Juergen Klopp and Pep Guardiola’s angry touchline rants during Sunday’s stormy Premier League clash between Liverpool and Manchester City have put the behaviour of managers in the spotlight ahead of a midweek round of fixtures.
In a game beamed to hundreds of millions around the world, Liverpool’s Klopp was shown a red card for angrily berating match officials in the second half after a foul was not given on Egyptian striker Mohamed Salah.
Guardiola, whose side lost 1-0, was equally furious when a goal by Phil Foden was ruled out for a foul following a VAR check, yelling at referee Anthony Taylor.
The antics of both managers attracted criticism from Ref Support UK, a leading charity which offers support to referees in grassroots football where abuse is common.
“When you see world-recognised figures like Juergen Klopp and Pep Guardiola behaving like that, it is then replicated by people in youth football and perpetuates the idea that it is OK to do it,” Ref Support UK CEO Martin Cassidy said.
Klopp apologised after the game, saying he deserved his red card, and on Tuesday, the Football Association charged him with improper conduct, saying he had until Friday to respond.
He did receive backing from fellow managers though with West Ham United’s David Moyes saying, he hopes the German would be on the touchline on Wednesday when his side travel to Anfield for a Premier League fixture.
“For 90 minutes or so, it becomes a really emotional game. Sometimes, you can change your character from what your true character is. If you look at the incident, he was probably right. I hope Jurgen is in the dugout. We want to play against the best. We have great respect for referees but I hope they understand that for 90 minutes we can lose our heads a bit” Moyes told reporters on Tuesday.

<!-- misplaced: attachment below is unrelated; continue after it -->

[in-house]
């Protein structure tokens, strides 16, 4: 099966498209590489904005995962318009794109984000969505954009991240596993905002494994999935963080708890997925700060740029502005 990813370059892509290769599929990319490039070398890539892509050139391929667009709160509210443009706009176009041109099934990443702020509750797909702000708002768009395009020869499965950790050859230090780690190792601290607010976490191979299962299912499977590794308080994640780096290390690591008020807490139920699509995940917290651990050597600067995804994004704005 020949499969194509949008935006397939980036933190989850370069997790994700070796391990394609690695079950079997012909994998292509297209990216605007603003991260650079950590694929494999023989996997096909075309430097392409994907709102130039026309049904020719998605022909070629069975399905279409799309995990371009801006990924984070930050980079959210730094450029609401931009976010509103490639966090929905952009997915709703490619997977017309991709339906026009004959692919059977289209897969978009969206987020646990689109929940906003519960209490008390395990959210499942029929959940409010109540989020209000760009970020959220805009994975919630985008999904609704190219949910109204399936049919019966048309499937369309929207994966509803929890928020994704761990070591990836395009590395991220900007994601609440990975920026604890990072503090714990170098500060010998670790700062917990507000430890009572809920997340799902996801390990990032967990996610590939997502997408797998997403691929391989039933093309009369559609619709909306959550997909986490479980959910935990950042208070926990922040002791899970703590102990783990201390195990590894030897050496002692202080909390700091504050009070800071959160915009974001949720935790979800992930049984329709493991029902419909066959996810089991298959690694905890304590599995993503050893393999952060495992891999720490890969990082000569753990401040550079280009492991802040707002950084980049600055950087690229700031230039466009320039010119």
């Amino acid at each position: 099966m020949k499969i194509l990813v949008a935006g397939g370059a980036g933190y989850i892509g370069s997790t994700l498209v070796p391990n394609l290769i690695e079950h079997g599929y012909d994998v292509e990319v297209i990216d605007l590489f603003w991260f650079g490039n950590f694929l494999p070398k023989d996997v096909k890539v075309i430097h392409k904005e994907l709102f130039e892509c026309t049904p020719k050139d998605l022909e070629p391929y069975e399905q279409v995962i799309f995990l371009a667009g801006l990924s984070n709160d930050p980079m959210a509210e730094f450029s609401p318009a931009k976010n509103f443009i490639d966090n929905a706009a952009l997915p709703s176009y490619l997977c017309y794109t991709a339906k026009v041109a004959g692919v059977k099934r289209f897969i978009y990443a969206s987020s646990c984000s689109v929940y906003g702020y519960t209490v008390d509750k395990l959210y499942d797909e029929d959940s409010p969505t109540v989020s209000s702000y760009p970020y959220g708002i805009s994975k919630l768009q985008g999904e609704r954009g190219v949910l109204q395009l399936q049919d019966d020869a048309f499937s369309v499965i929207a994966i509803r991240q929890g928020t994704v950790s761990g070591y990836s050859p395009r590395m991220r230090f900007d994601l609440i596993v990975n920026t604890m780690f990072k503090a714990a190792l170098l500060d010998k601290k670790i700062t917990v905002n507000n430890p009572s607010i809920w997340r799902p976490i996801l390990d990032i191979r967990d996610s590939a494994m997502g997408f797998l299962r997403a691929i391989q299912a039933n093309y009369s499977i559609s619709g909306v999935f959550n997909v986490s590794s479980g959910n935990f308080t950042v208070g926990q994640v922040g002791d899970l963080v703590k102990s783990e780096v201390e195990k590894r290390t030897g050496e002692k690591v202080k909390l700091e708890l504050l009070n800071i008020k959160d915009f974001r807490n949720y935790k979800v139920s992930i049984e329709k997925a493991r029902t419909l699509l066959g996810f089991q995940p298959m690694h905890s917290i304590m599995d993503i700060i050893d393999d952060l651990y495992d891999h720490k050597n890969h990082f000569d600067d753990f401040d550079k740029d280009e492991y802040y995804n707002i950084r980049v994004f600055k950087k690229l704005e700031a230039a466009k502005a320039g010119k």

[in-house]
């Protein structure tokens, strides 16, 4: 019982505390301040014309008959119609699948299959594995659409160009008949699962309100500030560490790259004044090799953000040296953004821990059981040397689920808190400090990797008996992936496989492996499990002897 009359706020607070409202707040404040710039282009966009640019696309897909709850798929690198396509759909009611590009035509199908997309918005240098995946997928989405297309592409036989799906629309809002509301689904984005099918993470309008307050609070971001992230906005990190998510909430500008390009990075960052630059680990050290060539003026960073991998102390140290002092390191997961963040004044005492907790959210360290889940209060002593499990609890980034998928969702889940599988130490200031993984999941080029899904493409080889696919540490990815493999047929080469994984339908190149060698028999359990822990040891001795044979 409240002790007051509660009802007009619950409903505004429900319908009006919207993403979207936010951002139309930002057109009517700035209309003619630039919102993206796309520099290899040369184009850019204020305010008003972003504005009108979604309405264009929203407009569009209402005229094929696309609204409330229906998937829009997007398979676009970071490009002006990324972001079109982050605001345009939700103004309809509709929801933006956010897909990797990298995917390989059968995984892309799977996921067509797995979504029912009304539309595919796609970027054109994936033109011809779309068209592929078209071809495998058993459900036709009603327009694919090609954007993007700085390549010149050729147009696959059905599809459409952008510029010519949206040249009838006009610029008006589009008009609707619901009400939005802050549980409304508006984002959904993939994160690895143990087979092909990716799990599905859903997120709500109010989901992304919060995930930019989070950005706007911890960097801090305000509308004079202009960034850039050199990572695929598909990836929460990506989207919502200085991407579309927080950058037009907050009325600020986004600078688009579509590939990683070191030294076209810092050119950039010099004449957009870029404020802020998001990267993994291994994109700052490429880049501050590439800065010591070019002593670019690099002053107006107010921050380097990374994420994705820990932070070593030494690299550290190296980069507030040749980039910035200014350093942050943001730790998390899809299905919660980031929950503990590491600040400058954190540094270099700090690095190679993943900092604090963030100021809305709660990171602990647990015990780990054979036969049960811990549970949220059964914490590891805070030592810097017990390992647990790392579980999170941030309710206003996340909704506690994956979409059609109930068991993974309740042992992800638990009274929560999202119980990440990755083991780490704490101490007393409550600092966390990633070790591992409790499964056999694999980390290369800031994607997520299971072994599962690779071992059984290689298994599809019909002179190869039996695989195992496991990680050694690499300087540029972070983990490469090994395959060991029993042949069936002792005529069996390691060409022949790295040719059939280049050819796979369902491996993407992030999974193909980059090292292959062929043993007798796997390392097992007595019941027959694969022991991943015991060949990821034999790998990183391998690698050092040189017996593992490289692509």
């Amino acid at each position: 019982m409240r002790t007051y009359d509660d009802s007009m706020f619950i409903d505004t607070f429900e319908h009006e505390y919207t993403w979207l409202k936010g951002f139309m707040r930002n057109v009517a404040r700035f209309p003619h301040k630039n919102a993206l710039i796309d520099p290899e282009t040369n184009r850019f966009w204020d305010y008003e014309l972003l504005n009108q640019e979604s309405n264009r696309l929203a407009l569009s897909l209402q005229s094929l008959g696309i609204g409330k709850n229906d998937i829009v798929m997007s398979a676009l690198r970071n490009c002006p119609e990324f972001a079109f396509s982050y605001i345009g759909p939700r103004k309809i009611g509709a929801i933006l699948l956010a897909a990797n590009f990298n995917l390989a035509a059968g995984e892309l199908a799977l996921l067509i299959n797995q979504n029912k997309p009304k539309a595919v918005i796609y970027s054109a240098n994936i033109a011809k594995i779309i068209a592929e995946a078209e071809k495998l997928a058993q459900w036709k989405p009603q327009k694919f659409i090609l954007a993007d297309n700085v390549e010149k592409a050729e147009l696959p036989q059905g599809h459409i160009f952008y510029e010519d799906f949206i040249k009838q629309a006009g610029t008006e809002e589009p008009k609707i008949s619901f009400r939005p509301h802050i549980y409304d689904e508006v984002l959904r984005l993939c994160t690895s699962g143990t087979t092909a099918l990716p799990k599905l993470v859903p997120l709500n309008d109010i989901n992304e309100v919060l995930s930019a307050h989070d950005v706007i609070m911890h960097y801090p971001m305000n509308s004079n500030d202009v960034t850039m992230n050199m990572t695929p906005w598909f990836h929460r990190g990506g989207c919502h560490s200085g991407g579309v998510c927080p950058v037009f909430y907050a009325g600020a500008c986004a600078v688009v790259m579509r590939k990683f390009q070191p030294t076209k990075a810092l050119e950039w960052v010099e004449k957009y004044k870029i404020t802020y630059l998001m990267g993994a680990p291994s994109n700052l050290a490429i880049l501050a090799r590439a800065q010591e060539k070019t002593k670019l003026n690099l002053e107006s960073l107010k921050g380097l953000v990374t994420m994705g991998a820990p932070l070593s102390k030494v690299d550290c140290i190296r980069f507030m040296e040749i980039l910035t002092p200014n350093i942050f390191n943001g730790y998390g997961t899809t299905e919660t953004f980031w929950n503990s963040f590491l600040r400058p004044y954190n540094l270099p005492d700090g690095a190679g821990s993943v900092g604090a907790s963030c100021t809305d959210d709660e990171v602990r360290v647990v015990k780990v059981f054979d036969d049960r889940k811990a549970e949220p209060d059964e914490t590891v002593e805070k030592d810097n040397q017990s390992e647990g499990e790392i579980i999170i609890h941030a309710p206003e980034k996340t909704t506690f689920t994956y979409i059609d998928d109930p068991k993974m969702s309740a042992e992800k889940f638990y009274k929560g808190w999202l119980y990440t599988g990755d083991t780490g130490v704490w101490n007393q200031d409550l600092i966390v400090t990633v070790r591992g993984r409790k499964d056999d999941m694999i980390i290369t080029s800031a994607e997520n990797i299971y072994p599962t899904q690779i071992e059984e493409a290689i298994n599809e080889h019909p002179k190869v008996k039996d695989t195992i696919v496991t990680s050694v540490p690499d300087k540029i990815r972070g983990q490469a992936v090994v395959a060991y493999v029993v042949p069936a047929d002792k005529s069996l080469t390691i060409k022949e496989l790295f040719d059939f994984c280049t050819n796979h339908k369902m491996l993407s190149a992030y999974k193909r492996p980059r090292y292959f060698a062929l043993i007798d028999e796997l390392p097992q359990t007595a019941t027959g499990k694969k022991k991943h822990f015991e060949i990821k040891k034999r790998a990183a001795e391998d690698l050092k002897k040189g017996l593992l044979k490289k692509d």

Everton manager Frank Lampard said that 99.9% of the time managers conduct themselves properly but that key decisions going against his team could “throw you”.
“We have a responsibility, I understand that. There’s also a microscope put on managers in the modern day and we’re in highly pressurised jobs. The amount of pressure we come under and the decisions that go against you can throw you,” Lampard, whose side face Newcastle United on Wednesday, told reporters.
Lampard also said he did not believe there was a link between the conduct of Premier League managers and referees being abused in recreational games.
“I don’t draw that line, but I understand the responsibility,” he said.
But Newcastle’s Eddie Howe, one of the calmer managers, said he was aware that his behaviour needed to set an example.
“I can’t say I will never lose my emotions because you never know what the future holds but I certainly try not to. I am very aware that I am going to be looked at by millions of children and you have an expectation to make sure the game is upheld in the right way with the right spirit,” he said.
Liverpool’s match against City was not the only top-flight game in which referees were harangued by players at the weekend, with incidents at Manchester United, Southampton and Leeds United.
Former England striker and now BBC presenter Gary Lineker supports calls for action, saying incidents where players angrily surround referees should result in yellow cards.
“It’ll be carnage for a few weeks, but they’ll learn like they do, like they did with kicking players, you can’t do it anymore. It would work, I’m convinced of that,” he said.
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